Every two years, Americans are given the option to fire every member of the House of Representatives. It’s an option we seem to exercise on a rolling basis: Not tossing them out en masse, but generally replacing them at least every decade or so
, on average. The threat of replacement should keep Congress responsive to the interests of the public, but what if the public is insufficiently motivated to care about the things that actually matter in the long run – as in, over a period longer than the median tenure of a member of Congress?
■ Benjamin Franklin, reflecting on his time as a lawmaker before the Revolutionary War, observed cannily that “Those who govern, having much business on their hands, do not generally like to take the trouble of considering and carrying into execution new projects
. The best public measures are therefore seldom adopted from previous wisdom, but forced by the occasion.”
■ This unwillingness to execute on new projects rears its ugly head often today, just as it did a quarter of a millennium ago (yet more evidence that human nature is mostly unchanging). But what are the the occasions that might force some necessary innovation to protect our interests in the long term?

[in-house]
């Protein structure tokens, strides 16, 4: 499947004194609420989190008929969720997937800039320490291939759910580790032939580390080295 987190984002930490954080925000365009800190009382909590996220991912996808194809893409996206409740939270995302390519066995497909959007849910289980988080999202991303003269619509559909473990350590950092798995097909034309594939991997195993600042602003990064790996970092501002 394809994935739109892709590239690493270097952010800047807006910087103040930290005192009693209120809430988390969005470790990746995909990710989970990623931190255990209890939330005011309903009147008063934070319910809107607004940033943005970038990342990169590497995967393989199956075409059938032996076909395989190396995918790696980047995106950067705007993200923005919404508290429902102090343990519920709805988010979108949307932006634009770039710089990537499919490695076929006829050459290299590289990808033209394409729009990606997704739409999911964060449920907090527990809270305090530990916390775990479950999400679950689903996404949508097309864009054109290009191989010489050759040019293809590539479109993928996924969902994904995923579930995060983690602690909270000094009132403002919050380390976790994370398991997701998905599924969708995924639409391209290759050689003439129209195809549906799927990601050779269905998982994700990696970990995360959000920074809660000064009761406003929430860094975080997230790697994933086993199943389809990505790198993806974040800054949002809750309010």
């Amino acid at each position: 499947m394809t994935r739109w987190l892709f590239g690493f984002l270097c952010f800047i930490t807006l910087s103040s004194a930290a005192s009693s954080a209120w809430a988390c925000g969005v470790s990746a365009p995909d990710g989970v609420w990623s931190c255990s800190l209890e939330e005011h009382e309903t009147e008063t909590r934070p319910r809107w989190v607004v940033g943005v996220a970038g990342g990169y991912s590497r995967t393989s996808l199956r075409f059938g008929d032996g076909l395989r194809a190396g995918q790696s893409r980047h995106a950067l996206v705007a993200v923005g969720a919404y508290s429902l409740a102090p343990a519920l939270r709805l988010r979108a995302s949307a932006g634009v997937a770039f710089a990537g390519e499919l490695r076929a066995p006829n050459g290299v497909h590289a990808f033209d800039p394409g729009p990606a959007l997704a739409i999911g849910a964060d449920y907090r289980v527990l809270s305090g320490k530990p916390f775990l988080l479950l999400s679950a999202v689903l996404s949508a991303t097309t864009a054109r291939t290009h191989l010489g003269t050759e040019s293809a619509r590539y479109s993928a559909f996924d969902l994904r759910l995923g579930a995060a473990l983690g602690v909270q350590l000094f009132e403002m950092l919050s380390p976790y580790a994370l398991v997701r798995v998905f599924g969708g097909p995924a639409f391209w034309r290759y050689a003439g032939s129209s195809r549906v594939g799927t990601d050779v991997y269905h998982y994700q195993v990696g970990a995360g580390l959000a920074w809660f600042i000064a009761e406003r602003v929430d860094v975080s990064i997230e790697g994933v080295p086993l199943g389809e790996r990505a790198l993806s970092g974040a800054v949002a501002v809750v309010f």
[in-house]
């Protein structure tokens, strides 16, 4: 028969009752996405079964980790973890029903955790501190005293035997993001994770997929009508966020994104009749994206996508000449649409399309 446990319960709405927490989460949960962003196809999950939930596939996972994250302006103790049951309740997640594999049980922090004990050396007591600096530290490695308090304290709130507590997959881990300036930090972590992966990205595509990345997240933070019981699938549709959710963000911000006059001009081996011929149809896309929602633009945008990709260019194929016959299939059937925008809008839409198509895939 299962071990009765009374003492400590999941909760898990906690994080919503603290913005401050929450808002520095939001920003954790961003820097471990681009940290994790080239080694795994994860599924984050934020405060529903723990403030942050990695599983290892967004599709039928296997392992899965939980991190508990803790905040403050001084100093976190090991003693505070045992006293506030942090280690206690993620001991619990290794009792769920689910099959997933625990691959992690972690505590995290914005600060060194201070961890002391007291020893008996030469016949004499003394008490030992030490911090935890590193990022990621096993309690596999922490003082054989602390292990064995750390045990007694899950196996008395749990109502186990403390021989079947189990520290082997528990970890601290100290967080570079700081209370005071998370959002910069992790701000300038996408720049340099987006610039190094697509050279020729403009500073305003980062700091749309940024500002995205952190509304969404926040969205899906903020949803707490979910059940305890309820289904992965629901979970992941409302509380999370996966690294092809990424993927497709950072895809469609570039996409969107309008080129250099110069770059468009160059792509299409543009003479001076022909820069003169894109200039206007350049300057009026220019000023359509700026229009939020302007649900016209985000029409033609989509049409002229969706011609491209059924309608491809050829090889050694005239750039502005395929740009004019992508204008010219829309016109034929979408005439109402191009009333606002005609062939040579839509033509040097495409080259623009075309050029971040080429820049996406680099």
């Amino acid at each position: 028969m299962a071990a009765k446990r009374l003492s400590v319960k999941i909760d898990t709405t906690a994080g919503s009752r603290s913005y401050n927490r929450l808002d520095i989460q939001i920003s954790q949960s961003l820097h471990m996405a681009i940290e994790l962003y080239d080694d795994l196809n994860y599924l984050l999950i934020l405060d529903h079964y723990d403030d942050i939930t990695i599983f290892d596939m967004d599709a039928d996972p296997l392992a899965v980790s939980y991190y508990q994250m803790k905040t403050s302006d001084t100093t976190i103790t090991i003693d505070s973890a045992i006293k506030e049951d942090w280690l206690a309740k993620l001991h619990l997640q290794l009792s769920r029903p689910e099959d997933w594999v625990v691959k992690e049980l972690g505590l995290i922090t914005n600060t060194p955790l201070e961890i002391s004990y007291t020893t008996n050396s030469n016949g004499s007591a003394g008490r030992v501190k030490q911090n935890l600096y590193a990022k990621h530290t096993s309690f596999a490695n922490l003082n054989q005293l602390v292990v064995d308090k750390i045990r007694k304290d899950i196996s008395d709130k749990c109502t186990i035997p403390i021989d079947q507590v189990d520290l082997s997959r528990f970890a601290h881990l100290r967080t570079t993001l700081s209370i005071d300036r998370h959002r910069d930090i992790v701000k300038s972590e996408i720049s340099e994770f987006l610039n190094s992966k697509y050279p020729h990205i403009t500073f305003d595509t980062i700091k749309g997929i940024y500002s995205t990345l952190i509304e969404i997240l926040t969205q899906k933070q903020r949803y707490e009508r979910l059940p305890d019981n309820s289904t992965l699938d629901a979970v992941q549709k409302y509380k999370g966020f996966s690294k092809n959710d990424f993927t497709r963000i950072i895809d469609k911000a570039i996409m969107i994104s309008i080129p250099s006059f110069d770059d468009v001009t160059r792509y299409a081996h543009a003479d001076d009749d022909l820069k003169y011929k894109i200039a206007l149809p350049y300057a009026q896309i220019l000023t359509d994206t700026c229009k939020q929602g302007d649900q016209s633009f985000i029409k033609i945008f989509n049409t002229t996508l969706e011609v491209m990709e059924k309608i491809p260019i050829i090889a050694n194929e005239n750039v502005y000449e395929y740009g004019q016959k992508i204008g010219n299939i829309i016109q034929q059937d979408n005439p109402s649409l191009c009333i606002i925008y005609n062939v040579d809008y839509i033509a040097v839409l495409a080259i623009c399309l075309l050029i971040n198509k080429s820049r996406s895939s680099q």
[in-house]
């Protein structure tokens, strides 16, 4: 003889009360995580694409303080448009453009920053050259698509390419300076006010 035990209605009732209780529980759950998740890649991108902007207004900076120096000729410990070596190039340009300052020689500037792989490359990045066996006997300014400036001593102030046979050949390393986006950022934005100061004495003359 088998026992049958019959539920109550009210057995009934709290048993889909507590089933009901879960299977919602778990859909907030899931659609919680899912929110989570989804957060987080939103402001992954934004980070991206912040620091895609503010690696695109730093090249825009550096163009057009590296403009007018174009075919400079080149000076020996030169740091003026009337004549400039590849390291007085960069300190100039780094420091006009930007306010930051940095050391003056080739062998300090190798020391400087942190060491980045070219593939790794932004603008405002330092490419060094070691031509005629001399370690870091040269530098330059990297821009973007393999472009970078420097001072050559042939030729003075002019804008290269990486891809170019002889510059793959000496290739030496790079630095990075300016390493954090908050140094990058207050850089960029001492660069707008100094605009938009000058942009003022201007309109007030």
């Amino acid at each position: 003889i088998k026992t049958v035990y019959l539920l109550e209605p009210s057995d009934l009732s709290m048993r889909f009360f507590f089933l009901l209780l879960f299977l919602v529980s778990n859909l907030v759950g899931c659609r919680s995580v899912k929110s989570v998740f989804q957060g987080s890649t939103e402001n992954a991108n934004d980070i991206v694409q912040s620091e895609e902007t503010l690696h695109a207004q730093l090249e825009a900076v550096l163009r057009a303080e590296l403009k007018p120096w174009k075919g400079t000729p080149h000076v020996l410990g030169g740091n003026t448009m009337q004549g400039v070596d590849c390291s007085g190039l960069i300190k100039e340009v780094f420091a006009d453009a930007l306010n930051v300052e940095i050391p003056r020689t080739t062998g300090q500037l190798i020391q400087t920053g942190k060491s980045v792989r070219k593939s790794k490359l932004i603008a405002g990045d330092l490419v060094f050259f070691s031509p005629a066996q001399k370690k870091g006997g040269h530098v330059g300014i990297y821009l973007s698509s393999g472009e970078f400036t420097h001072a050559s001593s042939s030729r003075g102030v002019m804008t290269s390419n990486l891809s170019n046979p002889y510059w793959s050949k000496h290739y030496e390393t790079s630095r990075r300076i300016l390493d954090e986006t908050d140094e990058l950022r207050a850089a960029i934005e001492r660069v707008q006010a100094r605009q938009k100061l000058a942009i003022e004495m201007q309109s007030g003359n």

■ America generates unfathomable riches (basically ¼th of the world’s total
each year), while sitting on unrivaled military power and the most productive system of innovation anywhere. We have a unique duty to point these huge advantages in the right direction over the long term.
■ The choice remains ours to demand that each Congress look ahead farther than its own term, or even farther than an individual’s likely maximum tenure. But that requires taking the job of voting seriously, not like some idle team sport. We should know by now that waiting for measures to be “forced by the occasion” often ends up being both costly and unsatisfying. We have no shortage of meaningful problems to address. Who will act like it?